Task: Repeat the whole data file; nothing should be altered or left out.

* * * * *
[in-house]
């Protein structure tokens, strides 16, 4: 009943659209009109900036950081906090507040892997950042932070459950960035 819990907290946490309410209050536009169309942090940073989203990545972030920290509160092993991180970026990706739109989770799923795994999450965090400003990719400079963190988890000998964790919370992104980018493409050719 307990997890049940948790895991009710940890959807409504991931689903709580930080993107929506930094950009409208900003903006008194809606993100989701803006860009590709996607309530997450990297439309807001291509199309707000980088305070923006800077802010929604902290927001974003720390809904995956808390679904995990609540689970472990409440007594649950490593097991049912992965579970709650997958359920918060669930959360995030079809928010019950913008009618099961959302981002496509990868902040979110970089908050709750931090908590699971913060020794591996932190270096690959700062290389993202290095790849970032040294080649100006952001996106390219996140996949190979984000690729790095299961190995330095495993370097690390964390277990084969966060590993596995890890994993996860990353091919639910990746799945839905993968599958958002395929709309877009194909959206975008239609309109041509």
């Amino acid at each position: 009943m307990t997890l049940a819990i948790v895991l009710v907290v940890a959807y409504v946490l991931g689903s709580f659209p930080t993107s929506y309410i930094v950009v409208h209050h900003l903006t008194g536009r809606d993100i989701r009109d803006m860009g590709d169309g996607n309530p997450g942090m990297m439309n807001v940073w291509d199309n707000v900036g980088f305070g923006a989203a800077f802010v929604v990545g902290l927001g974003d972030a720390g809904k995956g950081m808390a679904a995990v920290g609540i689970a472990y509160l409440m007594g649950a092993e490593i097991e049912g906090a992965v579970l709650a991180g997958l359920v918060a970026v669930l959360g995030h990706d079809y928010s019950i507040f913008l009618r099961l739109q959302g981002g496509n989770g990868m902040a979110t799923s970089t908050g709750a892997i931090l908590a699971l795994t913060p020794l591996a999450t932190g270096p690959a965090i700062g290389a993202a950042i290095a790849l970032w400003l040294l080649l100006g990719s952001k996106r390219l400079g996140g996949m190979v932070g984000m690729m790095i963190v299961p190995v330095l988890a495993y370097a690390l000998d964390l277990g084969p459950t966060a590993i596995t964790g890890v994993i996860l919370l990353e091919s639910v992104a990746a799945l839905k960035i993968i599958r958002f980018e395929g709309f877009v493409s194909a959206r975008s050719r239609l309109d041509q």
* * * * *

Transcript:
[in-house]
């Protein structure tokens, strides 16, 4: 009943659209009109900036950081906090507040892997950042932070459950960035 819990907290946490309410209050536009169309942090940073989203990545972030920290509160092993991180970026990706739109989770799923795994999450965090400003990719400079963190988890000998964790919370992104980018493409050719 307990997890049940948790895991009710940890959807409504991931689903709580930080993107929506930094950009409208900003903006008194809606993100989701803006860009590709996607309530997450990297439309807001291509199309707000980088305070923006800077802010929604902290927001974003720390809904995956808390679904995990609540689970472990409440007594649950490593097991049912992965579970709650997958359920918060669930959360995030079809928010019950913008009618099961959302981002496509990868902040979110970089908050709750931090908590699971913060020794591996932190270096690959700062290389993202290095790849970032040294080649100006952001996106390219996140996949190979984000690729790095299961190995330095495993370097690390964390277990084969966060590993596995890890994993996860990353091919639910990746799945839905993968599958958002395929709309877009194909959206975008239609309109041509």
């Amino acid at each position: 009943m307990t997890l049940a819990i948790v895991l009710v907290v940890a959807y409504v946490l991931g689903s709580f659209p930080t993107s929506y309410i930094v950009v409208h209050h900003l903006t008194g536009r809606d993100i989701r009109d803006m860009g590709d169309g996607n309530p997450g942090m990297m439309n807001v940073w291509d199309n707000v900036g980088f305070g923006a989203a800077f802010v929604v990545g902290l927001g974003d972030a720390g809904k995956g950081m808390a679904a995990v920290g609540i689970a472990y509160l409440m007594g649950a092993e490593i097991e049912g906090a992965v579970l709650a991180g997958l359920v918060a970026v669930l959360g995030h990706d079809y928010s019950i507040f913008l009618r099961l739109q959302g981002g496509n989770g990868m902040a979110t799923s970089t908050g709750a892997i931090l908590a699971l795994t913060p020794l591996a999450t932190g270096p690959a965090i700062g290389a993202a950042i290095a790849l970032w400003l040294l080649l100006g990719s952001k996106r390219l400079g996140g996949m190979v932070g984000m690729m790095i963190v299961p190995v330095l988890a495993y370097a690390l000998d964390l277990g084969p459950t966060a590993i596995t964790g890890v994993i996860l919370l990353e091919s639910v992104a990746a799945l839905k960035i993968i599958r958002f980018e395929g709309f877009v493409s194909a959206r975008s050719r239609l309109d041509q």